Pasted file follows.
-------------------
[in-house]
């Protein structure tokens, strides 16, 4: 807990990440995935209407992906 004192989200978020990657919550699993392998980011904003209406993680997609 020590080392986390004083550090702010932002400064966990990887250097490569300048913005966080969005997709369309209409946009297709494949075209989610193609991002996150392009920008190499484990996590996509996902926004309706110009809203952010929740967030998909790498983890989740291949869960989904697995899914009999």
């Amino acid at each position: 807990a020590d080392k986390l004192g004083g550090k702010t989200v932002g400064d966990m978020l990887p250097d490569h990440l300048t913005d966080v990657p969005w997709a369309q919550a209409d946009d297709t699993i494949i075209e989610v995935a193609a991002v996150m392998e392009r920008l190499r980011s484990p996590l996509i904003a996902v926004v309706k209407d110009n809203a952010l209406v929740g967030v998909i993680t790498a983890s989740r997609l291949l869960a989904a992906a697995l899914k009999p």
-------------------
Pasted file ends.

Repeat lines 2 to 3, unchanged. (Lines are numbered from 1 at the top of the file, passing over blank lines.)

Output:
């Protein structure tokens, strides 16, 4: 807990990440995935209407992906 004192989200978020990657919550699993392998980011904003209406993680997609 020590080392986390004083550090702010932002400064966990990887250097490569300048913005966080969005997709369309209409946009297709494949075209989610193609991002996150392009920008190499484990996590996509996902926004309706110009809203952010929740967030998909790498983890989740291949869960989904697995899914009999």
């Amino acid at each position: 807990a020590d080392k986390l004192g004083g550090k702010t989200v932002g400064d966990m978020l990887p250097d490569h990440l300048t913005d966080v990657p969005w997709a369309q919550a209409d946009d297709t699993i494949i075209e989610v995935a193609a991002v996150m392998e392009r920008l190499r980011s484990p996590l996509i904003a996902v926004v309706k209407d110009n809203a952010l209406v929740g967030v998909i993680t790498a983890s989740r997609l291949l869960a989904a992906a697995l899914k009999p």